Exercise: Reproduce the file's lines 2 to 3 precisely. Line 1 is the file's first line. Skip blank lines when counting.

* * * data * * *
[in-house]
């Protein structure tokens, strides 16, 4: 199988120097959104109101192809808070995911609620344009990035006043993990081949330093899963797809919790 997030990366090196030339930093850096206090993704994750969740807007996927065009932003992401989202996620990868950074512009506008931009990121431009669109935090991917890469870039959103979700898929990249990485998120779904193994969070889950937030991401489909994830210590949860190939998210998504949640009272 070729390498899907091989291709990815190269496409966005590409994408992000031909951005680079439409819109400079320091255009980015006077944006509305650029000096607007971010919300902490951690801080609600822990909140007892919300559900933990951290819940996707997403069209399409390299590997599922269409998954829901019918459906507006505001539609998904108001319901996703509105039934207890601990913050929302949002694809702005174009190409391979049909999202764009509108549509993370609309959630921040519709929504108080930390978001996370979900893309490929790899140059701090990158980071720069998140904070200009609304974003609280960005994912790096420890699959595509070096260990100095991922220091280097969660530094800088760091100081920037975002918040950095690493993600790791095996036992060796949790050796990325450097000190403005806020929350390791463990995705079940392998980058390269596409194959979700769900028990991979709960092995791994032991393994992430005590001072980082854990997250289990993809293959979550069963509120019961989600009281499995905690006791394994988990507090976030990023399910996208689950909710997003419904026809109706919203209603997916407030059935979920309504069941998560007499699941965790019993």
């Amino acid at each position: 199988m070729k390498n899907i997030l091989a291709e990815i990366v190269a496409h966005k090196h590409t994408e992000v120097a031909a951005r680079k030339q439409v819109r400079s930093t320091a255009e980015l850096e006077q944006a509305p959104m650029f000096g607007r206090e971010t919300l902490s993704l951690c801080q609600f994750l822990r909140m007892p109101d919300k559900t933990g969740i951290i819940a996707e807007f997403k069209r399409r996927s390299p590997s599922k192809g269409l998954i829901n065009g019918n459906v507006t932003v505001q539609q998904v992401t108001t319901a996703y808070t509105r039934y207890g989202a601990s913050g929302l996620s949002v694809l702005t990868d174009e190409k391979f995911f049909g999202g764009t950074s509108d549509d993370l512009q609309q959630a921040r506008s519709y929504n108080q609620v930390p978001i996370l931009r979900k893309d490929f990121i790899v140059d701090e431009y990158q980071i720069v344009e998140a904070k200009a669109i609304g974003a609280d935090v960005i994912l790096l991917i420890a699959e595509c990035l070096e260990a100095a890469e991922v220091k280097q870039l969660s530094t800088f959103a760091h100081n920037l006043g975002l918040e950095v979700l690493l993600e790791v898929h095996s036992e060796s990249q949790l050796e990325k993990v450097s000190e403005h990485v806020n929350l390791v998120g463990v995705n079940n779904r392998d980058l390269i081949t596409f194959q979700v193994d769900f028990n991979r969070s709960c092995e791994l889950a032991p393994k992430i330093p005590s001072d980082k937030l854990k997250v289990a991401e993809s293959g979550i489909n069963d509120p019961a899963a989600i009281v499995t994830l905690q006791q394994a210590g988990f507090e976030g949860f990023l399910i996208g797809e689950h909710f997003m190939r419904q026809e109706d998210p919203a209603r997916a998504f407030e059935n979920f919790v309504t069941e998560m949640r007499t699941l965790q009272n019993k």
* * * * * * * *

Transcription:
């Protein structure tokens, strides 16, 4: 199988120097959104109101192809808070995911609620344009990035006043993990081949330093899963797809919790 997030990366090196030339930093850096206090993704994750969740807007996927065009932003992401989202996620990868950074512009506008931009990121431009669109935090991917890469870039959103979700898929990249990485998120779904193994969070889950937030991401489909994830210590949860190939998210998504949640009272 070729390498899907091989291709990815190269496409966005590409994408992000031909951005680079439409819109400079320091255009980015006077944006509305650029000096607007971010919300902490951690801080609600822990909140007892919300559900933990951290819940996707997403069209399409390299590997599922269409998954829901019918459906507006505001539609998904108001319901996703509105039934207890601990913050929302949002694809702005174009190409391979049909999202764009509108549509993370609309959630921040519709929504108080930390978001996370979900893309490929790899140059701090990158980071720069998140904070200009609304974003609280960005994912790096420890699959595509070096260990100095991922220091280097969660530094800088760091100081920037975002918040950095690493993600790791095996036992060796949790050796990325450097000190403005806020929350390791463990995705079940392998980058390269596409194959979700769900028990991979709960092995791994032991393994992430005590001072980082854990997250289990993809293959979550069963509120019961989600009281499995905690006791394994988990507090976030990023399910996208689950909710997003419904026809109706919203209603997916407030059935979920309504069941998560007499699941965790019993």
């Amino acid at each position: 199988m070729k390498n899907i997030l091989a291709e990815i990366v190269a496409h966005k090196h590409t994408e992000v120097a031909a951005r680079k030339q439409v819109r400079s930093t320091a255009e980015l850096e006077q944006a509305p959104m650029f000096g607007r206090e971010t919300l902490s993704l951690c801080q609600f994750l822990r909140m007892p109101d919300k559900t933990g969740i951290i819940a996707e807007f997403k069209r399409r996927s390299p590997s599922k192809g269409l998954i829901n065009g019918n459906v507006t932003v505001q539609q998904v992401t108001t319901a996703y808070t509105r039934y207890g989202a601990s913050g929302l996620s949002v694809l702005t990868d174009e190409k391979f995911f049909g999202g764009t950074s509108d549509d993370l512009q609309q959630a921040r506008s519709y929504n108080q609620v930390p978001i996370l931009r979900k893309d490929f990121i790899v140059d701090e431009y990158q980071i720069v344009e998140a904070k200009a669109i609304g974003a609280d935090v960005i994912l790096l991917i420890a699959e595509c990035l070096e260990a100095a890469e991922v220091k280097q870039l969660s530094t800088f959103a760091h100081n920037l006043g975002l918040e950095v979700l690493l993600e790791v898929h095996s036992e060796s990249q949790l050796e990325k993990v450097s000190e403005h990485v806020n929350l390791v998120g463990v995705n079940n779904r392998d980058l390269i081949t596409f194959q979700v193994d769900f028990n991979r969070s709960c092995e791994l889950a032991p393994k992430i330093p005590s001072d980082k937030l854990k997250v289990a991401e993809s293959g979550i489909n069963d509120p019961a899963a989600i009281v499995t994830l905690q006791q394994a210590g988990f507090e976030g949860f990023l399910i996208g797809e689950h909710f997003m190939r419904q026809e109706d998210p919203a209603r997916a998504f407030e059935n979920f919790v309504t069941e998560m949640r007499t699941l965790q009272n019993k």